New proposed provisions narrows authors’ copyrights say Content Writers Group founder.

The Globe and Mail has received criticism for a revamped freelance contract that one critics says doesn’t treat authors fairly.

Content Writers Group — formerly known as the Canadian Writers Group — founder Derek Finkle said the provisions in the Globe’s amended and restated” freelance contract take away rights freelancers previously retained, with no extra compensation in sight.

“The freelancer retains their copyright over the work but the contract makes those rights so narrow that you don’t really have the rights to your work,” Finkle said.

For example, the contract demands freelancers give up moral rights to their contracted material, Finkle said. The CWG said that obligates freelance writers to “give publishers the right to essentially mutilate your work in ways that you might not agree with.”  Finkle added that it gives the company the power to rewrite copy freely, even if it changes the meaning of the work.

The danger, Finkle explained, is that authors would lose the right to challenge editorial changes that fundamentally alter the article’s intent. “It seems to mean, if a writer wrote something mean about Donald Trump, the paper is free to turn it around and make it a nice story about Donald Trump,” Finkle said. “Moral Rights is about control over the work”

Jim Jennings, the Globe’s associate publisher, would not comment on either the contract`s moral rights language. “Each (contract) has a confidentially clause associated with it and as such cannot comment on any individual situation.”

When J-Source sent Jennings a quote from the 2017 contract and asked him for comment, he did not respond.  

Article 3 of the revised August 2017 contract, sent to J-Source by the CWG, reads:

“The Freelancer grants to The Globe a perpetual, irrevocable, worldwide, exclusive licence to publish, display, retain, archive, use, store, create compilations, translate, produce, reproduce, perform in public, broadcast and communicate to the public by telecommunication the contracted materials, in all media and in all formats whatsoever, whether now known or created in the future, in whole or in part, in connection with any product or service of The Globe or any of its current or future affiliates, and to sub-license such rights to any current or future licensee of The Globe. The Freelancer waives all moral rights in and to the contracted materials in favour of The Globe and its licensees, and the Freelancer acknowledges that The Globe may edit, modify or alter the contracted materials at its discretion. The Freelancer reserves the right to use the contracted materials for its own personal and non-commercial uses.”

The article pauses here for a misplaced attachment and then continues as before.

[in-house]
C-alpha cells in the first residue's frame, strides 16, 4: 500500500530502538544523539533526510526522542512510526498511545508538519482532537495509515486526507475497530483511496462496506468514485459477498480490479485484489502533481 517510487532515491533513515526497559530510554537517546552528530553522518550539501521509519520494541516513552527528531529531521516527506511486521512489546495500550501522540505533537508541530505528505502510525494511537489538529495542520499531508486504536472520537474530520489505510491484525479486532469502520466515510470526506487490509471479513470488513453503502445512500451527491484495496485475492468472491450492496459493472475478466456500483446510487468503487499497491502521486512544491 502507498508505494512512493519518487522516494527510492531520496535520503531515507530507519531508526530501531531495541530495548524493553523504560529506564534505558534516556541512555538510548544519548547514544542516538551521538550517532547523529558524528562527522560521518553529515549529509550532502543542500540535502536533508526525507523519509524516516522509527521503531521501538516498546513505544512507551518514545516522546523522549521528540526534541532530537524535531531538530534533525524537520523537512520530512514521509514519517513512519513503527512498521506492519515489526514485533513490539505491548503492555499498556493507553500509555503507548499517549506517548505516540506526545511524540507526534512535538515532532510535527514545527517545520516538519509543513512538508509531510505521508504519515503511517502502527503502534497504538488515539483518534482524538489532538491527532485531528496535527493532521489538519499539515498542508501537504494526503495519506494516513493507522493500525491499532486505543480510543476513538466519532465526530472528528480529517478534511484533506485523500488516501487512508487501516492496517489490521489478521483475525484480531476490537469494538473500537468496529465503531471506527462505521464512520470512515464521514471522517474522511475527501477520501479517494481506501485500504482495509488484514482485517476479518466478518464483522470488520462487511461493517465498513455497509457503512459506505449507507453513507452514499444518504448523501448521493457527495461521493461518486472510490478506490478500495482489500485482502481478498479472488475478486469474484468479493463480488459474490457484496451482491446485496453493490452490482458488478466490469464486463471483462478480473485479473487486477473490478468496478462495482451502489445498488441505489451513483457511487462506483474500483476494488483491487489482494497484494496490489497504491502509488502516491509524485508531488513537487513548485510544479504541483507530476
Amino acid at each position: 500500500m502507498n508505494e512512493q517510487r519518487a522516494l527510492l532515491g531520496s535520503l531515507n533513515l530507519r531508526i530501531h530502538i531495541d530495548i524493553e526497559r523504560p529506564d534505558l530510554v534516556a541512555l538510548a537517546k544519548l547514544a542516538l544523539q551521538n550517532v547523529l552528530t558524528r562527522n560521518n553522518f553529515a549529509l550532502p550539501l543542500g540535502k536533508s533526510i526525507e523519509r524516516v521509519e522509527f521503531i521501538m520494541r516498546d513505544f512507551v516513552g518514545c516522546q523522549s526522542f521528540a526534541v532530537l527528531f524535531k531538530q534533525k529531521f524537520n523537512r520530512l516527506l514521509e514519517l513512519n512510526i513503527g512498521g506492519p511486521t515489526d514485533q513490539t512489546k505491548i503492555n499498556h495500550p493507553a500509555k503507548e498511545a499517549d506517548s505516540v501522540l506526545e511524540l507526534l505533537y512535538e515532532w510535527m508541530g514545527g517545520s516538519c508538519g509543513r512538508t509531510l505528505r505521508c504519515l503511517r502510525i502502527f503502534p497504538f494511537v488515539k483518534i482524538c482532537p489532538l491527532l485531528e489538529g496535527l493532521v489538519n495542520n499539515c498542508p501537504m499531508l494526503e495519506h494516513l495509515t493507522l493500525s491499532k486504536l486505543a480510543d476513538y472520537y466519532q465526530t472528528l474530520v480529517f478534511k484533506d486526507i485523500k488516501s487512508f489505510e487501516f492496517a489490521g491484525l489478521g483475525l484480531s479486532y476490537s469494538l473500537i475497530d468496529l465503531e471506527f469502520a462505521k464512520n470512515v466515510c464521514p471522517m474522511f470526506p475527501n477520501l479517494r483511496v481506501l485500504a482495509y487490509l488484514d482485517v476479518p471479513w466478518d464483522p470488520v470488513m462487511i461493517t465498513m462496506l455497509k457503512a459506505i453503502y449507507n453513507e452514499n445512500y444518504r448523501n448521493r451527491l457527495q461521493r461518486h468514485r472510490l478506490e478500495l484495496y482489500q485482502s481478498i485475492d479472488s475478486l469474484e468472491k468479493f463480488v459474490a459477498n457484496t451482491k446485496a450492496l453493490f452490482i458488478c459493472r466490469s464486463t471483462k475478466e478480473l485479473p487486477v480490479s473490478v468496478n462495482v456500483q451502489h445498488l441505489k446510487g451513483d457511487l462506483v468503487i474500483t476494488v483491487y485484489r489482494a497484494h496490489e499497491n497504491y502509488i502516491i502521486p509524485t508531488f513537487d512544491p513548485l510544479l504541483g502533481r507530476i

Finkle said no previous Globe contract, to his knowledge, asked freelancers to give up moral rights to their work.

For example, the Globe’s July 2011 contract, which, Finkle said, preceded the one quoted above reads: “the Author will retain copyright in the original contracted material provided to The Globe.” The 2011 agreement also allows the contracted material to be used by products published by the Globe, its affiliates or licensees and it asks that freelance writers not “provide contracted material to any competing organization.”

However, the words “moral rights,” are absent in that 2011 agreement.

Other companies have tried to introduce the moral rights language, since. In 2013, Transcontinental Media, which publishes Elle Canada, Canadian Living, Style at Home, The Hockey News and Vancouver Magazine, tried to update its 2009 agreement with provisions demanding it have the power to revoke writers’ bylines and to take moral rights to freelancers’ work. That led to a boycott by the Canadian Media Guild and 14 other writers’ groups, the CWG noted.

Finkle said the Globe taking away moral rights from freelancers is unnecessary. “The Globe said (taking away moral rights from freelancers) is necessary for translating the articles into another language. But you don’t need moral rights for translation. En Route magazine translates everything into French,” Finkle said.

A clause that grants the Globe irrevocable, worldwide and exclusive publishing, displaying and compiling rights is also a cause for concern, said Finkle.

“What’s supposed to happen now is, if a freelance writer wants to republish an article she writes or wrote for the Globe as a freelancer in a book or for something that’s commercial, not personal, she (now) needs the Globe’s permission,” he said.

The Copyright Act’s base standard is that creators retain copyright and therefore don’t require permission to republish their works, unless they sign that right away.  

“We do require freelance work created for the Globe to be exclusive to us. We can, and have, however, at the discretion of the editor, allowed work to subsequently appear in other publications or their various platforms,” Jennings said.

But the possibility of gaining permission from the Globe isn’t good enough, to keep the new provisions from significantly eroding writers`power, Finkle said. “In short, journalists retain a formal copyright to your work. But other than save it in a box under your bed or put it on your website, you can’t do anything with the work without the company’s permission.